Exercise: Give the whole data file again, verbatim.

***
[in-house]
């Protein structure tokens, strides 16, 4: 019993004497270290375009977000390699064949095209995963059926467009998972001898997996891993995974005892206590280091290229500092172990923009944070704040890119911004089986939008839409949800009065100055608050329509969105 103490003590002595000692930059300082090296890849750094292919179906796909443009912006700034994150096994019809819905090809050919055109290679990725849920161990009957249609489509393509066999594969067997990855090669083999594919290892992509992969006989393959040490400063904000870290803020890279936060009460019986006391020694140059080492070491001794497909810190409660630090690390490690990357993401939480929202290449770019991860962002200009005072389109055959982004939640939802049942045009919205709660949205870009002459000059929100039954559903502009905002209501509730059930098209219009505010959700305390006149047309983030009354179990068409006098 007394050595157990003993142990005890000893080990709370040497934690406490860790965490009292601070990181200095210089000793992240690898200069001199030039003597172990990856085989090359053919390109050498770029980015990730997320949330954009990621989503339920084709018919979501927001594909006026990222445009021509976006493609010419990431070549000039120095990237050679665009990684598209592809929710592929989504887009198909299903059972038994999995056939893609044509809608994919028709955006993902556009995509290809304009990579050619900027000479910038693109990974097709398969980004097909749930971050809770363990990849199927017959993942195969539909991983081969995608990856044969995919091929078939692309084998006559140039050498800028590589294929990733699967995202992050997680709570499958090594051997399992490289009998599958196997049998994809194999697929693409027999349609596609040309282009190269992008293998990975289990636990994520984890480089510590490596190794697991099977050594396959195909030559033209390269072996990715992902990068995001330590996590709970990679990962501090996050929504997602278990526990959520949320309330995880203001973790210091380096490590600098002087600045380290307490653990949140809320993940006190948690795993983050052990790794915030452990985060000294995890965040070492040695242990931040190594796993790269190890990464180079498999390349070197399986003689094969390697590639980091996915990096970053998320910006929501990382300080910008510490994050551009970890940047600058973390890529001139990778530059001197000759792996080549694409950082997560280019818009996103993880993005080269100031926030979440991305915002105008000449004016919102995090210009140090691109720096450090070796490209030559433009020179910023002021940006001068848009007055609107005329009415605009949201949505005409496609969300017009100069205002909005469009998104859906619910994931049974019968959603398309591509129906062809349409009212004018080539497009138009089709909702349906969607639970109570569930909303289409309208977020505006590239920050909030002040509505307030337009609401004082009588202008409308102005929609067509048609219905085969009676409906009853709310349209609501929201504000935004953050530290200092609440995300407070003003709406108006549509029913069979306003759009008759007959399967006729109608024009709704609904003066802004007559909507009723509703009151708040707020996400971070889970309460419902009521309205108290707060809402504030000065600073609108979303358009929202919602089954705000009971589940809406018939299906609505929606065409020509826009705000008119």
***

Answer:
[in-house]
């Protein structure tokens, strides 16, 4: 019993004497270290375009977000390699064949095209995963059926467009998972001898997996891993995974005892206590280091290229500092172990923009944070704040890119911004089986939008839409949800009065100055608050329509969105 103490003590002595000692930059300082090296890849750094292919179906796909443009912006700034994150096994019809819905090809050919055109290679990725849920161990009957249609489509393509066999594969067997990855090669083999594919290892992509992969006989393959040490400063904000870290803020890279936060009460019986006391020694140059080492070491001794497909810190409660630090690390490690990357993401939480929202290449770019991860962002200009005072389109055959982004939640939802049942045009919205709660949205870009002459000059929100039954559903502009905002209501509730059930098209219009505010959700305390006149047309983030009354179990068409006098 007394050595157990003993142990005890000893080990709370040497934690406490860790965490009292601070990181200095210089000793992240690898200069001199030039003597172990990856085989090359053919390109050498770029980015990730997320949330954009990621989503339920084709018919979501927001594909006026990222445009021509976006493609010419990431070549000039120095990237050679665009990684598209592809929710592929989504887009198909299903059972038994999995056939893609044509809608994919028709955006993902556009995509290809304009990579050619900027000479910038693109990974097709398969980004097909749930971050809770363990990849199927017959993942195969539909991983081969995608990856044969995919091929078939692309084998006559140039050498800028590589294929990733699967995202992050997680709570499958090594051997399992490289009998599958196997049998994809194999697929693409027999349609596609040309282009190269992008293998990975289990636990994520984890480089510590490596190794697991099977050594396959195909030559033209390269072996990715992902990068995001330590996590709970990679990962501090996050929504997602278990526990959520949320309330995880203001973790210091380096490590600098002087600045380290307490653990949140809320993940006190948690795993983050052990790794915030452990985060000294995890965040070492040695242990931040190594796993790269190890990464180079498999390349070197399986003689094969390697590639980091996915990096970053998320910006929501990382300080910008510490994050551009970890940047600058973390890529001139990778530059001197000759792996080549694409950082997560280019818009996103993880993005080269100031926030979440991305915002105008000449004016919102995090210009140090691109720096450090070796490209030559433009020179910023002021940006001068848009007055609107005329009415605009949201949505005409496609969300017009100069205002909005469009998104859906619910994931049974019968959603398309591509129906062809349409009212004018080539497009138009089709909702349906969607639970109570569930909303289409309208977020505006590239920050909030002040509505307030337009609401004082009588202008409308102005929609067509048609219905085969009676409906009853709310349209609501929201504000935004953050530290200092609440995300407070003003709406108006549509029913069979306003759009008759007959399967006729109608024009709704609904003066802004007559909507009723509703009151708040707020996400971070889970309460419902009521309205108290707060809402504030000065600073609108979303358009929202919602089954705000009971589940809406018939299906609505929606065409020509826009705000008119």